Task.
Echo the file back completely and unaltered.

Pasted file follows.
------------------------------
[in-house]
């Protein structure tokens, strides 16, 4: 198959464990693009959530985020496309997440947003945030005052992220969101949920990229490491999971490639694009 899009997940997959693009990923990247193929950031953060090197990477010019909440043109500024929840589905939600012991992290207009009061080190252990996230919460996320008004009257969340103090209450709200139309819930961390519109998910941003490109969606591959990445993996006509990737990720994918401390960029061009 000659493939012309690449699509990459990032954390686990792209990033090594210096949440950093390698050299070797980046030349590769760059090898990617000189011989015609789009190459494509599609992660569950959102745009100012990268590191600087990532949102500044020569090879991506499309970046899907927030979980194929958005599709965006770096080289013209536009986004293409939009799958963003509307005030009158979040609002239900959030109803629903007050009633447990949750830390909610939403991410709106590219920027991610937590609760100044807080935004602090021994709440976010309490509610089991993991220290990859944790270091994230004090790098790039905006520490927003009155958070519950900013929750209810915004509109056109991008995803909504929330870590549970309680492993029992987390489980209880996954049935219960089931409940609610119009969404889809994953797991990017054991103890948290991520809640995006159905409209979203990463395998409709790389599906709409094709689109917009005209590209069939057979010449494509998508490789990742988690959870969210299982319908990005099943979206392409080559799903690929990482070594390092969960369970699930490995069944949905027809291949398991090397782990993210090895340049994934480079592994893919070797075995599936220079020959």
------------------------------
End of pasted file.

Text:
[in-house]
């Protein structure tokens, strides 16, 4: 198959464990693009959530985020496309997440947003945030005052992220969101949920990229490491999971490639694009 899009997940997959693009990923990247193929950031953060090197990477010019909440043109500024929840589905939600012991992290207009009061080190252990996230919460996320008004009257969340103090209450709200139309819930961390519109998910941003490109969606591959990445993996006509990737990720994918401390960029061009 000659493939012309690449699509990459990032954390686990792209990033090594210096949440950093390698050299070797980046030349590769760059090898990617000189011989015609789009190459494509599609992660569950959102745009100012990268590191600087990532949102500044020569090879991506499309970046899907927030979980194929958005599709965006770096080289013209536009986004293409939009799958963003509307005030009158979040609002239900959030109803629903007050009633447990949750830390909610939403991410709106590219920027991610937590609760100044807080935004602090021994709440976010309490509610089991993991220290990859944790270091994230004090790098790039905006520490927003009155958070519950900013929750209810915004509109056109991008995803909504929330870590549970309680492993029992987390489980209880996954049935219960089931409940609610119009969404889809994953797991990017054991103890948290991520809640995006159905409209979203990463395998409709790389599906709409094709689109917009005209590209069939057979010449494509998508490789990742988690959870969210299982319908990005099943979206392409080559799903690929990482070594390092969960369970699930490995069944949905027809291949398991090397782990993210090895340049994934480079592994893919070797075995599936220079020959």